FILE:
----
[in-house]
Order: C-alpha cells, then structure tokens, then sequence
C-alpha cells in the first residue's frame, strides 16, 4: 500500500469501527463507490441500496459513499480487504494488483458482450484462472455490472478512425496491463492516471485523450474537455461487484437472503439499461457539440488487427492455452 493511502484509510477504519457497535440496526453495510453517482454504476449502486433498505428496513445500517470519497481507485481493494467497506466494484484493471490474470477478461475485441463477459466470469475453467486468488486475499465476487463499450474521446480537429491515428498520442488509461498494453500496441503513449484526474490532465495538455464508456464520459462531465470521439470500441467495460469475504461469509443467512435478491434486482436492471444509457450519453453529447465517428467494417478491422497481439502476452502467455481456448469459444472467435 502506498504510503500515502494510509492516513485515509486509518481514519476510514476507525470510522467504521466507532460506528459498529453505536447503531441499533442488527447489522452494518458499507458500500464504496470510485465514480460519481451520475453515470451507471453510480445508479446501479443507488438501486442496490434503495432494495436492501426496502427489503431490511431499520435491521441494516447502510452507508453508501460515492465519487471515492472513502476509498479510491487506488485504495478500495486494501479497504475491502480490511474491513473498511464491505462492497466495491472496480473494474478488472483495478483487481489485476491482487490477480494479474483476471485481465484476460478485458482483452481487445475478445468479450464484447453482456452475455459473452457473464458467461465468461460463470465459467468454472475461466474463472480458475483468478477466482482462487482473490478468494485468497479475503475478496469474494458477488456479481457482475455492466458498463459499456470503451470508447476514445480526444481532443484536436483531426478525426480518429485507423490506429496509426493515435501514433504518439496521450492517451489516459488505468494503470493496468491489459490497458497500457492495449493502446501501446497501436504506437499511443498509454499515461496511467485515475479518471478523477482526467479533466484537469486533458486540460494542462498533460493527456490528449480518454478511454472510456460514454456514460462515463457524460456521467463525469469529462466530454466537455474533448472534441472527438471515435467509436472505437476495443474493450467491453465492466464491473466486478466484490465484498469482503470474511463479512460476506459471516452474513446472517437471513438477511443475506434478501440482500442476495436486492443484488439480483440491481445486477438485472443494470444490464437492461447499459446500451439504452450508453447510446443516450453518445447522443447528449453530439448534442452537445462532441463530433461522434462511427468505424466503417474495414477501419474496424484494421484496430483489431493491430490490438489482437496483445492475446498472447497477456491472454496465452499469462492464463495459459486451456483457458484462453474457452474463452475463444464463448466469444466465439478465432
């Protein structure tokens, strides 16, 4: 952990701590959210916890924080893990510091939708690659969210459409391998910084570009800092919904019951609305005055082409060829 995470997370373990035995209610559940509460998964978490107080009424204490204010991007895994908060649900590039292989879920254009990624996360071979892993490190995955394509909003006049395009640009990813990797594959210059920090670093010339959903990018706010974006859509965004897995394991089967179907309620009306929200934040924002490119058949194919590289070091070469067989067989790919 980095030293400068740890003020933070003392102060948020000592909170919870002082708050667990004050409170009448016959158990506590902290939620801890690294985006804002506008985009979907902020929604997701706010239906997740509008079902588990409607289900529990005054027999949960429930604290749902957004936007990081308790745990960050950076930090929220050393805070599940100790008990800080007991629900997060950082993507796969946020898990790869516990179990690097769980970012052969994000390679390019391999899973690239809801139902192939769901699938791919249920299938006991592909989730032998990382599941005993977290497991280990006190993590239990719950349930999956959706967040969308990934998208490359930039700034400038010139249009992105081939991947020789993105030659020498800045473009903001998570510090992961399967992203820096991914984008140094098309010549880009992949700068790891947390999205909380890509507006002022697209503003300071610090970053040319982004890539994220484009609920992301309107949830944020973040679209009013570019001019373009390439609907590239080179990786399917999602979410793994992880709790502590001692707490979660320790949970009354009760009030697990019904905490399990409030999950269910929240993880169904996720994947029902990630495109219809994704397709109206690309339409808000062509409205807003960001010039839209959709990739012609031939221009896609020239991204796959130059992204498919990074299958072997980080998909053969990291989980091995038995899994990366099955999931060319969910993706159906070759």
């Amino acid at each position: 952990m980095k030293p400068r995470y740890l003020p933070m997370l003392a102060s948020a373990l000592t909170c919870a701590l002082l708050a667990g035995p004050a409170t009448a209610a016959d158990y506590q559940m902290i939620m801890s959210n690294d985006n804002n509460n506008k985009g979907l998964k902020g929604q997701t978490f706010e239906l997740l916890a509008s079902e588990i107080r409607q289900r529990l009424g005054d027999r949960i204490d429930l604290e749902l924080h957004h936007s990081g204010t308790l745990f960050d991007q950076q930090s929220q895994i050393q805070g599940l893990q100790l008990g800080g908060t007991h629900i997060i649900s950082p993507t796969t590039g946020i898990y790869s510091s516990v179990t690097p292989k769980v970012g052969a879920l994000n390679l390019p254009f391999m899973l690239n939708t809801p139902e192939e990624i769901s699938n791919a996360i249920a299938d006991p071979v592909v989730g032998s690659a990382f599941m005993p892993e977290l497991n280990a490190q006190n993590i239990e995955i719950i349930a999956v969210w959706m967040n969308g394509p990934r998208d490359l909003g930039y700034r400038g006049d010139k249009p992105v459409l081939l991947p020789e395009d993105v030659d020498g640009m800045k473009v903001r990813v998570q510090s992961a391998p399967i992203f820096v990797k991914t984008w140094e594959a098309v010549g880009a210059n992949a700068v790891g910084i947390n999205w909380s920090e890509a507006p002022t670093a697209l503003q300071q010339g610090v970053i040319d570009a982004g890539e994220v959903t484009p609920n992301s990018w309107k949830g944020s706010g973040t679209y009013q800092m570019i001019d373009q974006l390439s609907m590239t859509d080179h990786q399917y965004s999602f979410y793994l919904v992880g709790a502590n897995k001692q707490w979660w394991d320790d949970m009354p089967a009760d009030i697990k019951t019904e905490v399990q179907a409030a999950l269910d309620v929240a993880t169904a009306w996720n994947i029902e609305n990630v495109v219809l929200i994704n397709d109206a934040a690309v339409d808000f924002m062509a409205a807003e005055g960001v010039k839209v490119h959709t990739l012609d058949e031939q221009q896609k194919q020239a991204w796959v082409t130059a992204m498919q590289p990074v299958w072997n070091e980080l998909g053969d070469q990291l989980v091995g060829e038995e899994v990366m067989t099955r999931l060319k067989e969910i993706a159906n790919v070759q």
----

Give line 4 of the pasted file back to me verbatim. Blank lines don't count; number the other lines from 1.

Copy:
């Protein structure tokens, strides 16, 4: 952990701590959210916890924080893990510091939708690659969210459409391998910084570009800092919904019951609305005055082409060829 995470997370373990035995209610559940509460998964978490107080009424204490204010991007895994908060649900590039292989879920254009990624996360071979892993490190995955394509909003006049395009640009990813990797594959210059920090670093010339959903990018706010974006859509965004897995394991089967179907309620009306929200934040924002490119058949194919590289070091070469067989067989790919 980095030293400068740890003020933070003392102060948020000592909170919870002082708050667990004050409170009448016959158990506590902290939620801890690294985006804002506008985009979907902020929604997701706010239906997740509008079902588990409607289900529990005054027999949960429930604290749902957004936007990081308790745990960050950076930090929220050393805070599940100790008990800080007991629900997060950082993507796969946020898990790869516990179990690097769980970012052969994000390679390019391999899973690239809801139902192939769901699938791919249920299938006991592909989730032998990382599941005993977290497991280990006190993590239990719950349930999956959706967040969308990934998208490359930039700034400038010139249009992105081939991947020789993105030659020498800045473009903001998570510090992961399967992203820096991914984008140094098309010549880009992949700068790891947390999205909380890509507006002022697209503003300071610090970053040319982004890539994220484009609920992301309107949830944020973040679209009013570019001019373009390439609907590239080179990786399917999602979410793994992880709790502590001692707490979660320790949970009354009760009030697990019904905490399990409030999950269910929240993880169904996720994947029902990630495109219809994704397709109206690309339409808000062509409205807003960001010039839209959709990739012609031939221009896609020239991204796959130059992204498919990074299958072997980080998909053969990291989980091995038995899994990366099955999931060319969910993706159906070759």